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How to clean a tent to keep it fresh and functioning well

Two women taking down a tent
(Image credit: Getty)

Tents were made for sleeping outdoors and if you’re doing it right, they’ll get a bit dirty. Some grime on your gear is part and parcel of the adventure life, but after a while, your tent can start to get a bit smelly and dirt particles trapped in the zippers can make them difficult to open and close. We’re giving you the rundown here on how to clean a tent to keep it fresh and functioning properly.  

Let’s face it, if you’re going to buy the best tent for your great adventures you naturally want to make sure it lasts a long time and is pleasant to sleep in. If you camp regularly, you should clean your tent once a year, and as it turns out, it’s not too arduous of a task so we break down the steps of how to clean a tent in this article. 

A red tent pitched at the Summit of Ben Lora

(Image credit: Paul McGee)

Here at Advnture, we like to give all our gear a good yearly clean. Check out our tips on how to wash your backpack, sleeping bag and hammock too. 

What you’ll need to clean a tent 

  •  A large basin or tub of lukewarm water 
  •  A non-abrasive sponge 
  •  Fragrance-free, mild dish soap 
  •  Tent/gear cleaner 

Tent camping under a Pinon Tree in the desert and a campfire

(Image credit: Justin Lewis)

Step 1: Prepare your tent 

Start outside on the driveway on a dry day or in your garage if possible to keep your home dirt-free. Unzip the doors of the tent and shake it out thoroughly to release as much sand and dirt as possible from the pockets and crevasses. You can also use your vacuum cleaner here – just be gentle, you don’t want to cause damage to the fabric.  

Step 2: Spot clean your tent 

If there are stains on your tent, before soaking you’ll want to take a damp sponge, add a few drops of dish soap and spot clean those areas first by rubbing them gently. 

Step 3: Soak your tent 

Next, move indoors so you have access to a large tub like your bath or sink. Fill the tub with lukewarm water and add the tent/gear cleaner per the directions on the bottle. Turn the tent inside out and soak it in the water along with the rain fly for the specified amount of time. Every so often, move the tent around with your hands to work the cleaner through. Make sure not to soak the tent for any longer than specified on the bottle as that could damage or weaken the fabric.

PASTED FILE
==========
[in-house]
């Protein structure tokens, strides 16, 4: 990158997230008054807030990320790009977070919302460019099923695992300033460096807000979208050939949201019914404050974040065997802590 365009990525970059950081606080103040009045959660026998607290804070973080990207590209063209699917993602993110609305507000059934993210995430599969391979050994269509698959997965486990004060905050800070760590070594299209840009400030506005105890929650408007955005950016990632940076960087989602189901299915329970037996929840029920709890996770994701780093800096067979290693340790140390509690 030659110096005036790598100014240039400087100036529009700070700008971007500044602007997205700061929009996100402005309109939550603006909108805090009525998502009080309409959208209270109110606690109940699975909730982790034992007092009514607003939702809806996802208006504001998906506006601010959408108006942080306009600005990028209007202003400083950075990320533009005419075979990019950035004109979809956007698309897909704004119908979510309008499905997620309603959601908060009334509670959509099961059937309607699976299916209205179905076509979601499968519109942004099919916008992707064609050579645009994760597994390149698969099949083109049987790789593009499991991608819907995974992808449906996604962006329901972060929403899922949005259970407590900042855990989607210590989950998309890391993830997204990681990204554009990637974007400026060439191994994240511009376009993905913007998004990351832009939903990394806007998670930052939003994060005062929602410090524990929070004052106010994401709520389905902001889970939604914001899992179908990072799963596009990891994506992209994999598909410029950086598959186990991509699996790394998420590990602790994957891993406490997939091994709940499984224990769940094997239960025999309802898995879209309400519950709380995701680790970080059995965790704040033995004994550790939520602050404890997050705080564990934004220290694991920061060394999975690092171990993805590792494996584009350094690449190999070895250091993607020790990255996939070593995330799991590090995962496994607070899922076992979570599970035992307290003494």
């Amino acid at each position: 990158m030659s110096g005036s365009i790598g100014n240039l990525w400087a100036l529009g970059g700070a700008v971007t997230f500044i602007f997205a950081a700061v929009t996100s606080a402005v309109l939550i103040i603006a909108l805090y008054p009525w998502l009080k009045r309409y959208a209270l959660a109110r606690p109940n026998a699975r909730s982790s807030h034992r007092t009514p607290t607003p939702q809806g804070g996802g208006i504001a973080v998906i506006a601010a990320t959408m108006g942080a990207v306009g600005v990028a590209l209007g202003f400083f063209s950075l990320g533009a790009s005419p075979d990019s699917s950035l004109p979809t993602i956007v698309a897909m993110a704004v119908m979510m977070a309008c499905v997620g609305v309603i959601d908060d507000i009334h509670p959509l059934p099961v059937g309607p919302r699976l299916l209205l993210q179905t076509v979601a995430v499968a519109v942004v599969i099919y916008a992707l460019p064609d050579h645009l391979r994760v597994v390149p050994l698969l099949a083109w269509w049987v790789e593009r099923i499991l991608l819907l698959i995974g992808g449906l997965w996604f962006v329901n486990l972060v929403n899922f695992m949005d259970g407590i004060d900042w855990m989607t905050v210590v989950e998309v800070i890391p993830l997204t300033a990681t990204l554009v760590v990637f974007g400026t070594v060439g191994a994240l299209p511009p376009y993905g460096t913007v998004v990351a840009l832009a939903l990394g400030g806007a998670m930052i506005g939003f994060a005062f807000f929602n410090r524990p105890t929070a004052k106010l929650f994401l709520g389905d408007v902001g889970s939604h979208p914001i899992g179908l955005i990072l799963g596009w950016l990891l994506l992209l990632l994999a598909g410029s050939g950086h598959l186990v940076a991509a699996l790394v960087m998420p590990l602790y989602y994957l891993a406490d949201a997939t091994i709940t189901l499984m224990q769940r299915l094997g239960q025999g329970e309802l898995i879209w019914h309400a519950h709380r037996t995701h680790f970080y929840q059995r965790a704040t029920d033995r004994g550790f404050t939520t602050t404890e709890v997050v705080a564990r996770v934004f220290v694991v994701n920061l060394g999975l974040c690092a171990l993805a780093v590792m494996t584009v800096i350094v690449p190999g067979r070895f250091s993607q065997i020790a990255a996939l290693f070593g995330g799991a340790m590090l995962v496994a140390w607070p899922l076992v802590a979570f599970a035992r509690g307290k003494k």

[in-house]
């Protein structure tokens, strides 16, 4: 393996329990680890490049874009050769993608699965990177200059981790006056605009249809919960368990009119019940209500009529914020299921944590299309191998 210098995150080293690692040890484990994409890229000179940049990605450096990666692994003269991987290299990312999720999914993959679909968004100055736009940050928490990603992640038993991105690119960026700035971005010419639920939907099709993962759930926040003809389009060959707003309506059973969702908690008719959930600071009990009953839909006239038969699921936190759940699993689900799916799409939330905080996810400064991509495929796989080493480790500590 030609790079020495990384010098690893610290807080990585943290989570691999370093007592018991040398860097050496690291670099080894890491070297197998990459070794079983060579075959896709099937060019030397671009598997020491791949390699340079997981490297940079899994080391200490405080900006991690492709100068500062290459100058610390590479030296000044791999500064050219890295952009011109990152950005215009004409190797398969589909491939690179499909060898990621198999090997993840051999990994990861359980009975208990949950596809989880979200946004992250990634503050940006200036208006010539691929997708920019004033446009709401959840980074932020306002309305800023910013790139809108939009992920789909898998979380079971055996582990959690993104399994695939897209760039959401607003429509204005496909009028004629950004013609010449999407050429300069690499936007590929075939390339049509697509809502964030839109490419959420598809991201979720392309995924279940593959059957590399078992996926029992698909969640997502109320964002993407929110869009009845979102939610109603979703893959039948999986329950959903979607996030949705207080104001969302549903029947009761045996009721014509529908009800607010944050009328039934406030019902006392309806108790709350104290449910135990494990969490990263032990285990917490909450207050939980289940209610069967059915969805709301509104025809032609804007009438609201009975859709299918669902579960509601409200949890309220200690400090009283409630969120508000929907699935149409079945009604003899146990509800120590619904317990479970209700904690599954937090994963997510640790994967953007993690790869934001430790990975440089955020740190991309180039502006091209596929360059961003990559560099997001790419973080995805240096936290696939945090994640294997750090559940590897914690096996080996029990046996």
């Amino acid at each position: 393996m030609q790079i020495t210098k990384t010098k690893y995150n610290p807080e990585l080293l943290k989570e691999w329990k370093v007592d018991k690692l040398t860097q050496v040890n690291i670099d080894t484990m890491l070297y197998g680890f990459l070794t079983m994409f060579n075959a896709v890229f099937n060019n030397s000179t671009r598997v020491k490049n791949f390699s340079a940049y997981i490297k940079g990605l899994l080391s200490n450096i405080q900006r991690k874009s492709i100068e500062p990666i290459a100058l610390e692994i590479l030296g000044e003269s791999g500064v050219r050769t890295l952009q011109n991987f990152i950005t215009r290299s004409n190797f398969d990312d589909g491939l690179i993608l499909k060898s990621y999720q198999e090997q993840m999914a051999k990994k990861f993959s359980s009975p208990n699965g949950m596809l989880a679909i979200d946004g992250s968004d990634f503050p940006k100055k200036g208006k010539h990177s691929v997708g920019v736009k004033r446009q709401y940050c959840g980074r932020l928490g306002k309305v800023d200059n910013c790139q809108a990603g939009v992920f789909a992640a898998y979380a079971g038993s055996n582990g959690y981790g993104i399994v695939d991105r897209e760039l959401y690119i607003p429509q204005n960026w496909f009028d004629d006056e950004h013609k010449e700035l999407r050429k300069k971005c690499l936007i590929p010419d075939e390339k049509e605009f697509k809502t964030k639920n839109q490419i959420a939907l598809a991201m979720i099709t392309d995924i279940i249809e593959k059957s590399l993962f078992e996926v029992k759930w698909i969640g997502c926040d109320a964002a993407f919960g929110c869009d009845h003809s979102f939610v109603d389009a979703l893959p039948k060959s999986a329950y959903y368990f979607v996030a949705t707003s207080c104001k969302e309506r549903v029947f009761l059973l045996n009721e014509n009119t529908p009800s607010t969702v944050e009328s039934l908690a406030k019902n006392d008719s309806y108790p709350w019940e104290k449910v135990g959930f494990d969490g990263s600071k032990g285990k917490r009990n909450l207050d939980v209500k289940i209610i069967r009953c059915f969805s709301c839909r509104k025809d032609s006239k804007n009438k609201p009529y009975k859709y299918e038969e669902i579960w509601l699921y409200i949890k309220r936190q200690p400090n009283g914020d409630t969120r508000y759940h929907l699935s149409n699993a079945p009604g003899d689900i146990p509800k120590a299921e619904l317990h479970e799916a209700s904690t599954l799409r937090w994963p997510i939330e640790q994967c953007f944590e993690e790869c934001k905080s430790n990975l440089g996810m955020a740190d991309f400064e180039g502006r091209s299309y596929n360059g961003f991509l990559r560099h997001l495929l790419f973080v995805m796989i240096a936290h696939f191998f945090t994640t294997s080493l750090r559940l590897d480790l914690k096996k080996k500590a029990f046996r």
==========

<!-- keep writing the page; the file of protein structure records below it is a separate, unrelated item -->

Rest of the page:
If there’s a lot of dirt in the zippers, take an old toothbrush and clean them gently.

While the tent is soaking, you can wipe down any grimey poles or pegs.

A man and a woman having coffee outside their tent with mountains in background

(Image credit: Milo Zanecchia/ Ascent Xmedia)

Step 4: Rinse your tent 

Empty the tub and refill it with clean water. Slosh the tent around gently in the water to rinse off any soap and cleaner. 

Step 5: Dry your tent 

If you have the space available, the best way to dry your tent is to pitch it away from direct sunlight for a few hours until it’s completely dry. Alternatively, sling it over a clothes horse or drying line, and be sure to turn it over after a couple of hours. 

After cleaning your tent, you may want to re-waterproof it as the treatment wears off over time allowing moisture in. Learn more in our article on how to waterproof a tent.

Once your tent is completely dry and feeling fresh, zip it back up and pack it away in its bag so it’s ready for your next adventure.

Julia Clarke

Julia Clarke is a staff writer for Adventure.com. She is an author, mountain enthusiast and yoga teacher who loves heading uphill on foot, ski, bike and belay. She recently returned to her hometown of Glasgow, Scotland after 20 years living in the USA, 11 of which were spent in the rocky mountains of Vail, Colorado where she owned a boutique yoga studio and explored the west's famous peaks and rivers. She is a champion for enjoying the outdoors sustainably as well as maintaining balance through rest and meditation, which she explores in her book Restorative Yoga for Beginners, a beginner's path to healing with deep relaxation. She enjoys writing about the outdoors, yoga, wellness and travel. In her previous lives, she has also been a radio presenter, music promoter, university teacher and winemaker.